Well… This is hard to do. Sometimes it takes your car breaking down on the highway for you to really take a step back and see where you are in life.
Doing so let me see that I am a 22-year-old man, late for work, letting his 31-year-old Plymouth be towed to a shop less than a mile down the road. He is cold, tired, hungry, and about to start crying. This is the third time in as many months that his car has left him stranded, and the third time it’s needed to be towed in his eight months of ownership since he purchased it in February of this year.
Taking the above picture shortly after calling the tow truck, I had a melody pop in my head. This is not uncommon, as I almost always have a snippet of a song or a phrase that will loop endlessly in my mind regardless of what is happening. The song “They can’t take that away” started to play softly on the jukebox of my mind as tears came to my eyes. I realized that for all the heartache Helen has caused me, we’ve made some great memories during our short time together. I took my first big road trip in her, going to a car show in Austin and staying the weekend exploring the town. She made the four hour trip there and back without complaint. I lost two center caps off my wheels as I went over some rough roads. While at Cars and Coffee in Austin, I met a man who made the whole trip for me.
He ran up to where I had parked in the back of the car show lot with the other oddball cars the show organizers couldn’t figure out where else to put. He explained breathlessly that he had met his wife in high school while driving a car like this and practically begged me to let him sit in it. He climbed in and I let him fire her up. He rolled down the window and beamed as his wife took a picture. I never would’ve thought some old family car, a far cry from the brutish muscle cars and sleek exotics at the front of the show, could make anyone other than myself so happy.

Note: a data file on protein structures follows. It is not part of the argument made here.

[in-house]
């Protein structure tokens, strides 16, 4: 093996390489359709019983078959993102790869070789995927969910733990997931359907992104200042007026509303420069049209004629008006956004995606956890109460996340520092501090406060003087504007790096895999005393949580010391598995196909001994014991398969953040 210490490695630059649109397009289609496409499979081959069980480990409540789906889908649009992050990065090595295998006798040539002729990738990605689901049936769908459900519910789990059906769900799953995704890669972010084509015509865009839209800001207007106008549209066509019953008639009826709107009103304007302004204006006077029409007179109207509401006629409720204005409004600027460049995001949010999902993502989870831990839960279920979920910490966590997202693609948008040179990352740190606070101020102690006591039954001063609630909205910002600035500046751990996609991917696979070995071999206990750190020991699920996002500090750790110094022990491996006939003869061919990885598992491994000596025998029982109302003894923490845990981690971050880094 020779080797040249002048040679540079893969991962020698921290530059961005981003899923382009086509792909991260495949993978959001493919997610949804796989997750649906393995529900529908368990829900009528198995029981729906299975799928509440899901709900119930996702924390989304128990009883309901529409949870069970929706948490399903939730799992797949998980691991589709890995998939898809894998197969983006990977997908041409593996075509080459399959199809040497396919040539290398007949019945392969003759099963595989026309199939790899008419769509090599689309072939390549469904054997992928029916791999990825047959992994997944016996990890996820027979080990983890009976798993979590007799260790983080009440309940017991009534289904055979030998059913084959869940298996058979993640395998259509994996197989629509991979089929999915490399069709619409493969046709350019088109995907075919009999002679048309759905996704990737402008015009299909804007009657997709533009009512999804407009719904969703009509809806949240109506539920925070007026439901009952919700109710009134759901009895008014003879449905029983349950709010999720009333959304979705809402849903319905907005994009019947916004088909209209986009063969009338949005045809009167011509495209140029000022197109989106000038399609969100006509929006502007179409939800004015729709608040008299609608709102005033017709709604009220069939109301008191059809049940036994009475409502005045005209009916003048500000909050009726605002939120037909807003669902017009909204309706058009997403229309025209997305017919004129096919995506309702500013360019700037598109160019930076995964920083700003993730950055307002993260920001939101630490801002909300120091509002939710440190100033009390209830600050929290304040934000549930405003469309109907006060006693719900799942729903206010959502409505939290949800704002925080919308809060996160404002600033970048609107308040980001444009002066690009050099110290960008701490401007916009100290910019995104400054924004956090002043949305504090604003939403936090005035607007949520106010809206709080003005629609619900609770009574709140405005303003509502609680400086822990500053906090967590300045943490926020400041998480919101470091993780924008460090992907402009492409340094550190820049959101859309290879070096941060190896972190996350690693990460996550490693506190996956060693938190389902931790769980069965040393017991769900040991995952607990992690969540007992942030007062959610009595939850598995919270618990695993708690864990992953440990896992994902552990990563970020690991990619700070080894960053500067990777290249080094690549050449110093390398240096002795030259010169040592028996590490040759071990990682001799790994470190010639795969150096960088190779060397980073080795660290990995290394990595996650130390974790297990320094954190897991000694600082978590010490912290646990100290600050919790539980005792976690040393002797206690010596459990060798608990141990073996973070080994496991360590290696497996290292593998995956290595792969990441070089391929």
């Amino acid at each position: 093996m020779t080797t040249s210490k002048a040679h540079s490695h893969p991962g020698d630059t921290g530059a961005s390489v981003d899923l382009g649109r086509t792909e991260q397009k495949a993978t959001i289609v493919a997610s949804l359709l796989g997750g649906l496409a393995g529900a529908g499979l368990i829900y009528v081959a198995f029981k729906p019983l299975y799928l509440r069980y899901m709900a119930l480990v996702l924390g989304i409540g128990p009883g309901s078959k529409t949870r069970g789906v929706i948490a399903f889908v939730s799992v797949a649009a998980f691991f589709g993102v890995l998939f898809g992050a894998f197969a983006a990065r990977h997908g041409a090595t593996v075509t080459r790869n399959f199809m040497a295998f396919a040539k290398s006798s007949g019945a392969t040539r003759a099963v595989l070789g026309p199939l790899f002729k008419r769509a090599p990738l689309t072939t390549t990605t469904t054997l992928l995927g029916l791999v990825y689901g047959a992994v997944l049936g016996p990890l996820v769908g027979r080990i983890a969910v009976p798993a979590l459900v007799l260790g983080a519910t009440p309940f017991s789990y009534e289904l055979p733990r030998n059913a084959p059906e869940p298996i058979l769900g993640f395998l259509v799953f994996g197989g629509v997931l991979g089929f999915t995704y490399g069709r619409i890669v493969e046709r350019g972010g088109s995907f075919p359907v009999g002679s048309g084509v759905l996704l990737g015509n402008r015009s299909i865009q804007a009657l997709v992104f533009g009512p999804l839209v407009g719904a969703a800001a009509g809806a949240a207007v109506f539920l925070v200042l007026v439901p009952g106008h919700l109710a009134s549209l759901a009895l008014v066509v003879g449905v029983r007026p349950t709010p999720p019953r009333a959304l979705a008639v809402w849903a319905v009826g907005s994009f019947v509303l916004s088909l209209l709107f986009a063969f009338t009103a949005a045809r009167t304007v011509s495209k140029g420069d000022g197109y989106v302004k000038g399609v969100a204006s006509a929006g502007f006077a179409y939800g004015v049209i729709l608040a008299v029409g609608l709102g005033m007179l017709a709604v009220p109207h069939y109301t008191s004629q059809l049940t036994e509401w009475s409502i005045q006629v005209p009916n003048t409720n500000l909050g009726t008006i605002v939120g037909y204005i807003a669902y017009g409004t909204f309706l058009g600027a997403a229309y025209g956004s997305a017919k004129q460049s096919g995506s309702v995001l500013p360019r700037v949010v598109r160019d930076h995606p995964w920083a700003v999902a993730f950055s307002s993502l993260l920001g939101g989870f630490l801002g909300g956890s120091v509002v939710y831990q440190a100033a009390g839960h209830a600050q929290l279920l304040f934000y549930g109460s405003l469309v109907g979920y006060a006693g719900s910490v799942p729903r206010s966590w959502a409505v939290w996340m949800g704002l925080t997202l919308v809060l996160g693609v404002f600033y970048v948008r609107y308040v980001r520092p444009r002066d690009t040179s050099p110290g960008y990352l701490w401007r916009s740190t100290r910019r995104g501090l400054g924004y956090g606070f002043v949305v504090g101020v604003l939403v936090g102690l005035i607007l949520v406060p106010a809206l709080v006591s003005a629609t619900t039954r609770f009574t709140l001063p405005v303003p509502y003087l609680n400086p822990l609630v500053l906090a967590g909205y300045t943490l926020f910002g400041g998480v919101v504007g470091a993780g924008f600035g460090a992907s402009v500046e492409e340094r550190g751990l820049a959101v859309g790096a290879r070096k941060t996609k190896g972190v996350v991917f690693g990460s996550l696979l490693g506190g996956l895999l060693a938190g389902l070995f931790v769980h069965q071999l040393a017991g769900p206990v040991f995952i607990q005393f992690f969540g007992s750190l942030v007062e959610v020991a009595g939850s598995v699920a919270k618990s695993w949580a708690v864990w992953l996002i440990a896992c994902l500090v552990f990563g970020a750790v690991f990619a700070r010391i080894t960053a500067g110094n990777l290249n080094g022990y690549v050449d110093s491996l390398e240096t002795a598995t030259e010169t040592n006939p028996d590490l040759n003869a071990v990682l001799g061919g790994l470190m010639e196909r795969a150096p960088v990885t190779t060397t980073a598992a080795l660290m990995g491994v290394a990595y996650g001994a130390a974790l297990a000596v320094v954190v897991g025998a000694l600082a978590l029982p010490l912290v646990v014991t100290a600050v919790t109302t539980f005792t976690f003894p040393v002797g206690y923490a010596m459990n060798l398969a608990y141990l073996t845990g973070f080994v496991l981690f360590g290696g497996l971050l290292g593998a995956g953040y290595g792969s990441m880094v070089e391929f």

Here is a transcription of the For Sale paper on her window if anyone is interested. I’m local to North Texas. I paid $2400 for her and have maybe another two thousand in repairs and other things. If anyone is interested in buying her, drop a line in the comment section below. If she’s sold before this goes to print, I’ll be sure to update this post.
1987 Plymouth Gran Fury
318 V8 with two barrel carburetor
3 speed Torqueflite automatic transmission
85,000 original miles
Steering components (steering gear box, idler arm/sleeve, pitman arm, bushings, ect.) replaced
Two freeze plugs replaced, and others checked
Coolant flushed last month
Oil changes given every three months
A/C and Heat work
Power windows/ locks work
Cassette tape player works
Tagged and inspected until Feb 2019
Will come with: Title, service records, owner’s manual, original shop manual, shop parts catalog, and Haynes manual
Asking price: 3,500 OBO! (cash only)
Contact: Dakota Overton-Wright
No matter what car I get next, I’ll always have Helen in my heart. I hope she goes to someone able to treat her right. I’ll be doing what I should’ve done from the start and am buying a modern car that I can rely upon fully. Hope is not lost for me yet… because I have a line on a project car that I don’t have to rely on to get me home.
It’s been sitting since 1998 in an abandoned house and was only pulled out a few weeks ago. A friend and I desperately want to see it on the road again. It’s currently sitting in an industrial yard owned by the nephew of the man who found it. It’s got a regular two barrel 350 and a TH350. It’s your average family car.
Despite a few dents, it seems to be in good shape. The motor isn’t locked up and none of the wiring is chewed. The old insurance paperwork we found shows that was owned by a Miss Stone until 1998… and that’s where the story goes cold. It was a car local to Dallas.
Hopefully I can begin a new series as I try to bring this old boat back to life! There’s always a bright side. A sun behind the clouds, and sometimes, there’s a 1970 Impala sedan just waiting to be saved.